File No. 8621.
Opinion filed June 16, 1944.
Rehearing Denied August 7, 1944.
1. Guardian and Ward.
A father, being under legal duty to support his minor children, even if they have independent means, cannot, as their guardian, be allowed anything out of their estate for their support, unless he is financially unable to support them, in which event allowance to him for their support should be only of amount necessary for such purpose in view of his inability. SDC 14.0310, 35.2002.
2. Guardian and Ward.
In proceeding to settle account of deceased former guardian of his minor children, trial court's findings that guardian spent all money received by him as guardian and that he was entitled to $100 credit for wards' maintenance in year during which his income was greatest and credit of $200 per annum for remaining period of guardianship as amounts necessarily used for wards' support because of guardian's inability to support them fully, were not opposed to clear weight of evidence and hence must stand. SDC 14.0310, 35.2002.
3. Guardian and Ward.
The amount of compensation to be allowed guardian of minor children rests in trial court's sound discretion. SDC 35.2005.
4. Guardian and Ward.
Where guardian of his minor children did nothing but receive and pay out fund of over $1,200, inherited by children, and converted large portion thereof to his own use, trial court did not abuse its discretion to prejudice of guardian's estate in limiting credit for his compensation to $65 on settlement of his account after his death. SDC 35.2005.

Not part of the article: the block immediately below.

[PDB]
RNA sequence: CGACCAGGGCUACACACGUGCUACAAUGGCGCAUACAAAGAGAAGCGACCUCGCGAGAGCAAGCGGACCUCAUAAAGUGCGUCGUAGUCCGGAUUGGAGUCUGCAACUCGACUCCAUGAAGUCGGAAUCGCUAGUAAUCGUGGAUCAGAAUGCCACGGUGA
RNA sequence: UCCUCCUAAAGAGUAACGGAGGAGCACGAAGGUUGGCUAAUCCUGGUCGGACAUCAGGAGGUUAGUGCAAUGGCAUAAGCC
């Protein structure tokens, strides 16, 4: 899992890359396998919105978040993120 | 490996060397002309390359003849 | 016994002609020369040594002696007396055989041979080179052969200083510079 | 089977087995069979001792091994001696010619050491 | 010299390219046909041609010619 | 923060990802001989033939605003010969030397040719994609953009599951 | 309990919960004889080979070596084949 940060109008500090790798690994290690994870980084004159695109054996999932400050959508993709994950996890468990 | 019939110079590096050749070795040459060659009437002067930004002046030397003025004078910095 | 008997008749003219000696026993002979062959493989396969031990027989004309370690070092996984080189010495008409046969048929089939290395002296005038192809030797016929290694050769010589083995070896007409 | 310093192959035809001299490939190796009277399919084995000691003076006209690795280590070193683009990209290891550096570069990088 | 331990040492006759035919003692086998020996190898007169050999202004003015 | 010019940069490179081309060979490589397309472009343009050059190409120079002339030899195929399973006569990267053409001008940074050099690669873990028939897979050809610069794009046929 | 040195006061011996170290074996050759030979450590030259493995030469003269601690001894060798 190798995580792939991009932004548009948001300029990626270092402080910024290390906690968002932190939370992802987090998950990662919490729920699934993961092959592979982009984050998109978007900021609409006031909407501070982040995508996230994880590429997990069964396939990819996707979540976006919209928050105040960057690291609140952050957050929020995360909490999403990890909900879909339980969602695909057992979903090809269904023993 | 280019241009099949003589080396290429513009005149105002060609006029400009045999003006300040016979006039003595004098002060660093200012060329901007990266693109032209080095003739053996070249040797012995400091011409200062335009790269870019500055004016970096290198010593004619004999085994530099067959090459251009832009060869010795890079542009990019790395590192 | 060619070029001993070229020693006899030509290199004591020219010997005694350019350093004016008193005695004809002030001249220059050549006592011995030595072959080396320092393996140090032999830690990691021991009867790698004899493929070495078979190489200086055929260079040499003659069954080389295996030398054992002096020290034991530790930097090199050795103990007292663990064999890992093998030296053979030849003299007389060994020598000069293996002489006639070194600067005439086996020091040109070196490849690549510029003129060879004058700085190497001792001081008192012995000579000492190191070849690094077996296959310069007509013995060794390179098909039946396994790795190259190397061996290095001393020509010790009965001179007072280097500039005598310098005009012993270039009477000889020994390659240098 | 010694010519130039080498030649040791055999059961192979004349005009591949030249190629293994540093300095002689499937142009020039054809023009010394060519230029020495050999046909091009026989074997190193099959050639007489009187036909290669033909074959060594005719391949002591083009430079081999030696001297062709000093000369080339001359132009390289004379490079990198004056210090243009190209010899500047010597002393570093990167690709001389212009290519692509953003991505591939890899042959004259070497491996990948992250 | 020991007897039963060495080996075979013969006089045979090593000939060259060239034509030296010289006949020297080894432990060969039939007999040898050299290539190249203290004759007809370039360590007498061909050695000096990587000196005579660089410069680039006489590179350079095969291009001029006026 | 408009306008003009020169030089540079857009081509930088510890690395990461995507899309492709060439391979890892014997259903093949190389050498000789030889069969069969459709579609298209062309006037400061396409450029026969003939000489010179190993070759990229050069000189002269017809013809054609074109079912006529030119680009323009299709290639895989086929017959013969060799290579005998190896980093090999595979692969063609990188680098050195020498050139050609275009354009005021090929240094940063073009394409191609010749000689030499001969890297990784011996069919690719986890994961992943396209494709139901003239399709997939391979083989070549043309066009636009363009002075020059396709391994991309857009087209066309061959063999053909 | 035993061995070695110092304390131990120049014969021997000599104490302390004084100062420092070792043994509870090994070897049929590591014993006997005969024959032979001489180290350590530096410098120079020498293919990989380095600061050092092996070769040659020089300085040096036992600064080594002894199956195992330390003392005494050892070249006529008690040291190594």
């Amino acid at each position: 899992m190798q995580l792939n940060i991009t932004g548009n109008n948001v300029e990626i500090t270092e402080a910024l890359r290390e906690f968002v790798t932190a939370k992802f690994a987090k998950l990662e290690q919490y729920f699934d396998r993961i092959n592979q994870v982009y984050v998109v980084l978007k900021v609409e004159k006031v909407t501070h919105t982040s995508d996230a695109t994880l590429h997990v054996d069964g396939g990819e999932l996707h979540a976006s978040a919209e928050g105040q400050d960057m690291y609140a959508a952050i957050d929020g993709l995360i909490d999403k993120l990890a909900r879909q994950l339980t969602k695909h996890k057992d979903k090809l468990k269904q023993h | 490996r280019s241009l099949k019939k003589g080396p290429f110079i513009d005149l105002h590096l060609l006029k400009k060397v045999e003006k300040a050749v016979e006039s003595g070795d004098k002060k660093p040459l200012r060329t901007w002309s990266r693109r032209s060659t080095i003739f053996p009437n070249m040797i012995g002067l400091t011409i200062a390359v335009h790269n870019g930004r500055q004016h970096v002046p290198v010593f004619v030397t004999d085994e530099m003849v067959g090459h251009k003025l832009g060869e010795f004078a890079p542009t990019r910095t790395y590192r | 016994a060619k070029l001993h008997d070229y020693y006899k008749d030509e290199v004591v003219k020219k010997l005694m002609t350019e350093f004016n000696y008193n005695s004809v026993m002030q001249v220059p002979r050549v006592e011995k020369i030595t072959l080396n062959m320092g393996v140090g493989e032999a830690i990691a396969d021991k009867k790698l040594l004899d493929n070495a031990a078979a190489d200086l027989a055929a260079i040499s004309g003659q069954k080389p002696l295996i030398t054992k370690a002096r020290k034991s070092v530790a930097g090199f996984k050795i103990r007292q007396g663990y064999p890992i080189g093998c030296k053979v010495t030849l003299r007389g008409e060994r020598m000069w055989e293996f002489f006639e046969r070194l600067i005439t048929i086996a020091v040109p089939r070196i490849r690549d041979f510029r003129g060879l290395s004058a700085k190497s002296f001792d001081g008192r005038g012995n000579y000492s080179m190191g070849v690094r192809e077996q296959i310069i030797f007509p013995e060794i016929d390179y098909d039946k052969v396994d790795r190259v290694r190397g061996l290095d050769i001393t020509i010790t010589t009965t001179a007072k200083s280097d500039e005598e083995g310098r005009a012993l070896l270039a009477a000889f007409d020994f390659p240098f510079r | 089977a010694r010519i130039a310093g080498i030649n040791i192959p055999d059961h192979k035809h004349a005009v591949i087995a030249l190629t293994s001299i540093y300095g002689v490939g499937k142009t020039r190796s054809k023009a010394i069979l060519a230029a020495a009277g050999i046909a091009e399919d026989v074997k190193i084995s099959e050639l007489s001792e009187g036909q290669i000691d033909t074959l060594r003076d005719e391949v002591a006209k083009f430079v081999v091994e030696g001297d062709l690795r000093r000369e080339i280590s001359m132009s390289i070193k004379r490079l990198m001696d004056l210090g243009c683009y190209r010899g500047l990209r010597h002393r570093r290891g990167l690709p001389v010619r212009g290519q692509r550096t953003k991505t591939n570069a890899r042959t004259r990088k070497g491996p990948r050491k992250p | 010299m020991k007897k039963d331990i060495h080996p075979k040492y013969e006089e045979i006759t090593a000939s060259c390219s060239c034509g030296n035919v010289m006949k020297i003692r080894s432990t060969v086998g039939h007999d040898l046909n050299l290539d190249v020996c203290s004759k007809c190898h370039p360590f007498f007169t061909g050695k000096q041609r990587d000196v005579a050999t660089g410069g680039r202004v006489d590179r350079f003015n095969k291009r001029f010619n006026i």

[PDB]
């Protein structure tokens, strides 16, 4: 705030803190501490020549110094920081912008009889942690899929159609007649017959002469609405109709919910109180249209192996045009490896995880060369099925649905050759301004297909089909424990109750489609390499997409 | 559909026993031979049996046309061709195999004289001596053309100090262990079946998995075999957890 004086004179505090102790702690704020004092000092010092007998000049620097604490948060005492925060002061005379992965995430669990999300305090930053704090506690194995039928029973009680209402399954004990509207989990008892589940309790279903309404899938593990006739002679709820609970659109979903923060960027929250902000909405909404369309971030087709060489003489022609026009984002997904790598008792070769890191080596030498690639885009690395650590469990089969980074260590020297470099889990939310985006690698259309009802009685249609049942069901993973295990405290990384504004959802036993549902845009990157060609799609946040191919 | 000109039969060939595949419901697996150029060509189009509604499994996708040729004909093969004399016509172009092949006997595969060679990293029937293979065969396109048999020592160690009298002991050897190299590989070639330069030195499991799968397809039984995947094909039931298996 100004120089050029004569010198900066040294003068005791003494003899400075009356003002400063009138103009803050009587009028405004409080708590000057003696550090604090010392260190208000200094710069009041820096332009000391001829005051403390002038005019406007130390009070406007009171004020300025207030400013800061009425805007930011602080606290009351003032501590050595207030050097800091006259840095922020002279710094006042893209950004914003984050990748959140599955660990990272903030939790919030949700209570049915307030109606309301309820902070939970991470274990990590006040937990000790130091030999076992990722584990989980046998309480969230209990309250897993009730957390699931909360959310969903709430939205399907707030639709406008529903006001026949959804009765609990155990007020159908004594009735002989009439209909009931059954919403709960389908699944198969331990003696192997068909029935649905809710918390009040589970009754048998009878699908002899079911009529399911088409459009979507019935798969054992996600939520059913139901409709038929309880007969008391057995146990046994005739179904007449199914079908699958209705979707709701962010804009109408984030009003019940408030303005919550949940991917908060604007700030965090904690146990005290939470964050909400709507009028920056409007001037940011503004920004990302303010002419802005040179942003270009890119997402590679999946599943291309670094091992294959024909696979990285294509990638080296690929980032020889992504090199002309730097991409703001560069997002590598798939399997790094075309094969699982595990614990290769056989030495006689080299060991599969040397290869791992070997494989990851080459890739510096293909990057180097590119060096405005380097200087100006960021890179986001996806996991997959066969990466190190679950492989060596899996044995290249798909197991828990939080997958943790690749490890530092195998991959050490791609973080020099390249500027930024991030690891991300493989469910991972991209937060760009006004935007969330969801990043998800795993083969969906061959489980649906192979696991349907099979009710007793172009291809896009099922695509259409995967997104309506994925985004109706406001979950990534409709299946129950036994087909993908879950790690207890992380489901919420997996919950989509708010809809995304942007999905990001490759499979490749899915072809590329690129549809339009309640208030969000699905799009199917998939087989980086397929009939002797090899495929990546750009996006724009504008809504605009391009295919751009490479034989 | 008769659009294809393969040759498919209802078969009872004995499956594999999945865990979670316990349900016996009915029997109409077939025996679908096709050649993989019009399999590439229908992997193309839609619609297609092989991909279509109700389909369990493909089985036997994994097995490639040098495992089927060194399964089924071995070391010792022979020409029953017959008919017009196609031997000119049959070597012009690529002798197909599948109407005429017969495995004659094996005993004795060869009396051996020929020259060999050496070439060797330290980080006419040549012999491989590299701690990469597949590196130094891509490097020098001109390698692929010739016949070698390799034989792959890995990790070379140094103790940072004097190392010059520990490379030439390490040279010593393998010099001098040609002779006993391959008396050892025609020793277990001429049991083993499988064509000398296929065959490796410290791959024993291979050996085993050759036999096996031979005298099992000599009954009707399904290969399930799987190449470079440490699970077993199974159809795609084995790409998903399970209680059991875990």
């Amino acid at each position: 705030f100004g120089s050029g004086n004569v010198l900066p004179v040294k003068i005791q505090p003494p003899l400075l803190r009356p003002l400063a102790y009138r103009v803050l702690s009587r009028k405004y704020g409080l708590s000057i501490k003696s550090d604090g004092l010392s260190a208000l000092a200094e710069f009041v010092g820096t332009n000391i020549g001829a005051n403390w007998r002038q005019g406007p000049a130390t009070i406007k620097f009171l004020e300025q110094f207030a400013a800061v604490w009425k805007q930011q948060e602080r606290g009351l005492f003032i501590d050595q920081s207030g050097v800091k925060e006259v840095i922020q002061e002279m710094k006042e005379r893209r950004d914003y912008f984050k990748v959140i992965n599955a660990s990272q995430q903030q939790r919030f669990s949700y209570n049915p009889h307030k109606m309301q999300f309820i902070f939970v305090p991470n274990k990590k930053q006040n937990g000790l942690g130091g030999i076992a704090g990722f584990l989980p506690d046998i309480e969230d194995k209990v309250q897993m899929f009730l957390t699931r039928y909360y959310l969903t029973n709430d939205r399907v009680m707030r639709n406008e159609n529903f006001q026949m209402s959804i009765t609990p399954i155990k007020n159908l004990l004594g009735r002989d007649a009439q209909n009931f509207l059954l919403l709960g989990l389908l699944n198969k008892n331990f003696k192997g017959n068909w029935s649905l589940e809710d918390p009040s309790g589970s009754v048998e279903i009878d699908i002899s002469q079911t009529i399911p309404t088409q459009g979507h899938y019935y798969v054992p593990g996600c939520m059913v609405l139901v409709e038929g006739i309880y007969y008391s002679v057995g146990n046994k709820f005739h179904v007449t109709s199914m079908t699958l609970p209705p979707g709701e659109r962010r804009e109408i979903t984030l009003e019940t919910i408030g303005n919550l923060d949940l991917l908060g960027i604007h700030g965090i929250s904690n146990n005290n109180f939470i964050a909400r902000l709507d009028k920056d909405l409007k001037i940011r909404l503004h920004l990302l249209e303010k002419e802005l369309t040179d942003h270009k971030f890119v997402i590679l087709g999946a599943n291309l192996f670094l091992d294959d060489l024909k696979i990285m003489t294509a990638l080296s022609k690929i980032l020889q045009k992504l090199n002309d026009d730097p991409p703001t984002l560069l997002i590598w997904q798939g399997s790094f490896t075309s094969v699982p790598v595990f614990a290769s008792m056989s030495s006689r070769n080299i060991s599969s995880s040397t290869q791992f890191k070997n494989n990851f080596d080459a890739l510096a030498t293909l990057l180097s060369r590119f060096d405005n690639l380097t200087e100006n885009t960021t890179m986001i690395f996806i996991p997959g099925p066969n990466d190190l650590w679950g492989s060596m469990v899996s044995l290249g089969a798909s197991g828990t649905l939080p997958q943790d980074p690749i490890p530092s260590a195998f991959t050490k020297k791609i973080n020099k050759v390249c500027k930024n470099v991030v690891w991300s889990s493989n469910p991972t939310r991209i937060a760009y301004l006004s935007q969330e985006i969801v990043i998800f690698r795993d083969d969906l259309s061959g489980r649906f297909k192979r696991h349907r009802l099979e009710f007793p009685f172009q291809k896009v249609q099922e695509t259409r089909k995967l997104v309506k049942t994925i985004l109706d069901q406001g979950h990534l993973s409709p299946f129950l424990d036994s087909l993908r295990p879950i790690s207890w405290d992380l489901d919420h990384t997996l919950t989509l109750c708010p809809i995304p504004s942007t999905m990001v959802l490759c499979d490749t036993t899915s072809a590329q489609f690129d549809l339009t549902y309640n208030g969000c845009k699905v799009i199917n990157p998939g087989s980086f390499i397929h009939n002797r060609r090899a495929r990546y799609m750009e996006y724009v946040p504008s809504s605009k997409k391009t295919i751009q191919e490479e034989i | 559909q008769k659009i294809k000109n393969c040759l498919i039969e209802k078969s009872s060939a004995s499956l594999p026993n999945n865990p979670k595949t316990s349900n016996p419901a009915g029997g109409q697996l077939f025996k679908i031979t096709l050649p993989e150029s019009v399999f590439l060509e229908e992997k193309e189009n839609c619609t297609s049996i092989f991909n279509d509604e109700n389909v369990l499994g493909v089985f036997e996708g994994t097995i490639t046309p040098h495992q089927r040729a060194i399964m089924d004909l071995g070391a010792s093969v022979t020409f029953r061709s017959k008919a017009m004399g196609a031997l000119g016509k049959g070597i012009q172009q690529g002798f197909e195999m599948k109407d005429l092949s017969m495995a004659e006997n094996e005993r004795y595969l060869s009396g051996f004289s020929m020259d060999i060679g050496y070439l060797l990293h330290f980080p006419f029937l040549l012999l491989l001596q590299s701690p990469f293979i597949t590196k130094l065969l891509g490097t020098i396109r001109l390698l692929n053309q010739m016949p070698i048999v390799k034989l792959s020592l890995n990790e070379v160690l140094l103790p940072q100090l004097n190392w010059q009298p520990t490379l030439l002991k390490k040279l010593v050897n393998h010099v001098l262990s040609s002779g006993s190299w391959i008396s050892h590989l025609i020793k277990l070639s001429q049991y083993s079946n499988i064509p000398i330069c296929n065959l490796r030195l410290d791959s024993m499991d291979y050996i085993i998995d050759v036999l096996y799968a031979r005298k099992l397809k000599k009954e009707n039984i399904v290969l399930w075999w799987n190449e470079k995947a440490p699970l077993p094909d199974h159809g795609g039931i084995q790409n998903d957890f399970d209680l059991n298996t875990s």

Appeal from Circuit Court, Lincoln County; Hon. L.L. Fleeger, Judge.
In the matter of the guardianship of Marcella A. Severtson and Grace J. Severtson, minors. From a judgment affirming a county court's order settling the account of Severt Severtson, deceased, former guardian of the minors, George Severtson, special administrator of deceased's estate, appeals.
John Carl Mundt, of Sioux Falls, for Appellant.
H.C. Mundt, of Sioux Falls, for Respondents.
This appeal involves the settlement of the account of Severt Severtson, deceased. as guardian of his minor daughters, Marcella and Grace. The appeal is by the special administrator of the deceased guardian. Of the errors assigned, only the one which questions the sufficiency of the evidence is deemed to merit discussion. The difference between the parties concerns the adequacy of the credits allowed for maintenance of the wards and for compensation of the guardian.